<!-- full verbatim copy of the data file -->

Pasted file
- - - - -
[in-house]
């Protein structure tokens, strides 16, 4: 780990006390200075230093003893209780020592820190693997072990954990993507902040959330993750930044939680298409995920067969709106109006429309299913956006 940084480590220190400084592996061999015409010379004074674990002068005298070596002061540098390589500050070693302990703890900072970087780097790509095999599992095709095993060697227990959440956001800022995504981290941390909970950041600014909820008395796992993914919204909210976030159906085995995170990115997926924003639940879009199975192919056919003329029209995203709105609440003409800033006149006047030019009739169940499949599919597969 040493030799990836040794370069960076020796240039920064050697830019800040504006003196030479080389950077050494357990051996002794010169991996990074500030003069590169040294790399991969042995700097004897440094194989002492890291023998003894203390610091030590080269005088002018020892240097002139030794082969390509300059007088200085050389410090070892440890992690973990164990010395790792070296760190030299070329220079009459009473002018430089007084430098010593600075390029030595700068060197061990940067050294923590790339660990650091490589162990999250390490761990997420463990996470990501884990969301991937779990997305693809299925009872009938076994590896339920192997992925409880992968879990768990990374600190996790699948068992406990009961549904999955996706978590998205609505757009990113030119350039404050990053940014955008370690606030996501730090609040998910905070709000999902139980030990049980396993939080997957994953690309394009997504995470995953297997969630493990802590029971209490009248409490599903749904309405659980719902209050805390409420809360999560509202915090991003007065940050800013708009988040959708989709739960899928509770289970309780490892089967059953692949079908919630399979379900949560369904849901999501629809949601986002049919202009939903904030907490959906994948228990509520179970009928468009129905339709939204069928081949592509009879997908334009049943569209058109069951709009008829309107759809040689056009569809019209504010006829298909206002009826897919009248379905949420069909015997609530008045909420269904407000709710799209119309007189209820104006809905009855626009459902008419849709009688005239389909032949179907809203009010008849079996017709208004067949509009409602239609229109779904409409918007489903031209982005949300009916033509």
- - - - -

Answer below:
[in-house]
């Protein structure tokens, strides 16, 4: 780990006390200075230093003893209780020592820190693997072990954990993507902040959330993750930044939680298409995920067969709106109006429309299913956006 940084480590220190400084592996061999015409010379004074674990002068005298070596002061540098390589500050070693302990703890900072970087780097790509095999599992095709095993060697227990959440956001800022995504981290941390909970950041600014909820008395796992993914919204909210976030159906085995995170990115997926924003639940879009199975192919056919003329029209995203709105609440003409800033006149006047030019009739169940499949599919597969 040493030799990836040794370069960076020796240039920064050697830019800040504006003196030479080389950077050494357990051996002794010169991996990074500030003069590169040294790399991969042995700097004897440094194989002492890291023998003894203390610091030590080269005088002018020892240097002139030794082969390509300059007088200085050389410090070892440890992690973990164990010395790792070296760190030299070329220079009459009473002018430089007084430098010593600075390029030595700068060197061990940067050294923590790339660990650091490589162990999250390490761990997420463990996470990501884990969301991937779990997305693809299925009872009938076994590896339920192997992925409880992968879990768990990374600190996790699948068992406990009961549904999955996706978590998205609505757009990113030119350039404050990053940014955008370690606030996501730090609040998910905070709000999902139980030990049980396993939080997957994953690309394009997504995470995953297997969630493990802590029971209490009248409490599903749904309405659980719902209050805390409420809360999560509202915090991003007065940050800013708009988040959708989709739960899928509770289970309780490892089967059953692949079908919630399979379900949560369904849901999501629809949601986002049919202009939903904030907490959906994948228990509520179970009928468009129905339709939204069928081949592509009879997908334009049943569209058109069951709009008829309107759809040689056009569809019209504010006829298909206002009826897919009248379905949420069909015997609530008045909420269904407000709710799209119309007189209820104006809905009855626009459902008419849709009688005239389909032949179907809203009010008849079996017709208004067949509009409602239609229109779904409409918007489903031209982005949300009916033509």